To the extent production methods remained reliant on human labor, the inducement to supply real output would at the same time act as an incentive for private enterprise either to attract workers into employment or mechanize, whichever was the most profitable way to capture a share of the basic income (and other income) devoted to consumption. Individuals who desired income in excess of the basic income would be open to persuasion whenever the job offer was good enough. Such individuals might or might not succeed in out-competing machines for a time.

To be clear, the intention here is not to offer yet another argument on the merits or otherwise of a basic income. The point, as indicated earlier, is rather that taxes would remain a powerful inducer of real output even in the extreme eventuality of a purely mechanized economy in which no labor services whatsoever were involved in the production process.

Needless to say, the legitimacy of private ownership of the means of production would be as questionable as ever in the extreme case of a purely mechanized economy. A form of money, though, might still be retained for the purpose of individuals indicating the composition of their demand for an array of consumption items, but non-monetary mechanisms could just as easily achieve the same effect.

Share

4 thoughts on “Taxes as an Inducement to Supply Real Output

  1. “One method would be to provide everyone with a basic income equal, in aggregate, to the exogenous tax obligation imposed on owners. ”
    If it is a very progressive tax and near full capacity then you may cause inflation? Maybe you would want the basic income slightly less than the tax. If you tax a rich man’s savings it is similar to printing money as savings function effectively as voluntary taxation.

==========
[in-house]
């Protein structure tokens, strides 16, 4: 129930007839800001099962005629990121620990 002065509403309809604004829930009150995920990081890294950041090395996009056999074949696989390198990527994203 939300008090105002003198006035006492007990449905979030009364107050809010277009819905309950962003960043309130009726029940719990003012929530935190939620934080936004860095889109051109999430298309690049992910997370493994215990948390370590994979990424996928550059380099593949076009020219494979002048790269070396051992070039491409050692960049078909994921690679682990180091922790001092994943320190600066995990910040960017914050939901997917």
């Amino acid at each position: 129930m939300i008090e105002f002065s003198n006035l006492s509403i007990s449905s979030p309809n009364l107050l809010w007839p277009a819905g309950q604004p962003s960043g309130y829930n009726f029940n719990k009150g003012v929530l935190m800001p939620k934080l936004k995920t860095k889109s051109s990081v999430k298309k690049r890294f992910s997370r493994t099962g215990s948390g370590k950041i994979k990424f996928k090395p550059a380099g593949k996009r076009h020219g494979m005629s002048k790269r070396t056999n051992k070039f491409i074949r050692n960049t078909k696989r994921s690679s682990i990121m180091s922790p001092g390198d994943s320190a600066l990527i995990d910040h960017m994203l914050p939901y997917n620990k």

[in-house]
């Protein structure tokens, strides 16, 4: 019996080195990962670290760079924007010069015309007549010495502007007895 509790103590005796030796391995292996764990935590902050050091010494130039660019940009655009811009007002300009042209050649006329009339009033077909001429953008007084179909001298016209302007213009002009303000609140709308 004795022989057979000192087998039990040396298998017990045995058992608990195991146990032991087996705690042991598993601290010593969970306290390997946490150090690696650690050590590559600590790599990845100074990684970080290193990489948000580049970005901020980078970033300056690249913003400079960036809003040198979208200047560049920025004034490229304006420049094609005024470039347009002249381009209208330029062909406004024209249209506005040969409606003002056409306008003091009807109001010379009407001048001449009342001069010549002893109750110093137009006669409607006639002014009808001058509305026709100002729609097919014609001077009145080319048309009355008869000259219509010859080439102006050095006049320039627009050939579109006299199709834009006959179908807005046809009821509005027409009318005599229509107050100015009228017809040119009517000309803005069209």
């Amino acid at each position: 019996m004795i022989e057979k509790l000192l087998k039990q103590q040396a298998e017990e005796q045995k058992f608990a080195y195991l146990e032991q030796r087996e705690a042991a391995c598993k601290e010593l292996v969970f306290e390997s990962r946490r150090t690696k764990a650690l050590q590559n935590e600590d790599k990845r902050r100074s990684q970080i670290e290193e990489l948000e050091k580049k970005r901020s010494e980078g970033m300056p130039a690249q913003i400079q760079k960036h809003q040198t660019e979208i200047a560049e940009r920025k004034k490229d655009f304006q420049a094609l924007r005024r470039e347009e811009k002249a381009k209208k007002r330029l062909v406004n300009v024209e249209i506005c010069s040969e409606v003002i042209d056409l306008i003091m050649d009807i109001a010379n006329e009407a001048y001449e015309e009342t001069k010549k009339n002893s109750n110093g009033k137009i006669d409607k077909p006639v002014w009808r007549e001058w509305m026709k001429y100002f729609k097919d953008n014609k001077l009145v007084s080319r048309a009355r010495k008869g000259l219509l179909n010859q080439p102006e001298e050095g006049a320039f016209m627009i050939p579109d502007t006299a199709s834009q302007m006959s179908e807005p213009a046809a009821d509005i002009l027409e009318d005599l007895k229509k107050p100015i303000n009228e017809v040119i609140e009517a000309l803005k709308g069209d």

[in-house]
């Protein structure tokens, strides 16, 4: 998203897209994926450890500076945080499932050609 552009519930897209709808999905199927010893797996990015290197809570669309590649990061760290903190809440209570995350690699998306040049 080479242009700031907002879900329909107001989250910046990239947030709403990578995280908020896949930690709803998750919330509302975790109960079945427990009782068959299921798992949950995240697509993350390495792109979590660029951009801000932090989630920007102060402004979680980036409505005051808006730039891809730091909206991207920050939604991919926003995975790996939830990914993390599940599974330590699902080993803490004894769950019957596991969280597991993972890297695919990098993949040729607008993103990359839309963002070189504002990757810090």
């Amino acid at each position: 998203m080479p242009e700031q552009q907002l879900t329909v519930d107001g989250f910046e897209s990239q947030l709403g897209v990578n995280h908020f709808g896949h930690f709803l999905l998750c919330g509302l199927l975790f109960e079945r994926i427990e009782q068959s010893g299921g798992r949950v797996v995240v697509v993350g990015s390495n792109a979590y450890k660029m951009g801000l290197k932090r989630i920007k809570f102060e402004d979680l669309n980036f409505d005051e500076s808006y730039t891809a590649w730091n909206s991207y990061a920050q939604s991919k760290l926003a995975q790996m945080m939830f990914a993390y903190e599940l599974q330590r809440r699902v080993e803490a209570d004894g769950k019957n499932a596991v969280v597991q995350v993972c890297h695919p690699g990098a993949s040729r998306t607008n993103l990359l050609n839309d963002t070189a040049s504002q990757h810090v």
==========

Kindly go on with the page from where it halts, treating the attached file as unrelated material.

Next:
2. We can understand money as the physical (paper or electronic) numerical tokens in a human behavior coordination process led by the social power (state) of a territory. The process is conceptually very simple and practically very effective, developing into situations where the action of the state does not appear necessary for the induced social coordination (because everything necessary for the life of all the people is monetized).

    Money is conceptually different from a general exchange equivalent (GEE) like salt, gold or tobacco. Money requires a state to give it value, while a GEE has value by its intrinsic qualities. But money can support full labor specialization (like in full time warriors, full time farmers, full time artisans) while GEEs can only support the exchange of excedentary goods available once survival is realized.

    Human social dynamics is characterized by the emergence of groups that collaborate, compete and fight. Marx’s concept of “class struggle” captures a reduced (albeit very important) domain of the larger human social dynamics.
    In the fight between the group (or groups) with higher incomes and most extensive property against all the others, the ignorance and obfuscation of the concept of money is most useful to the first one (or ones).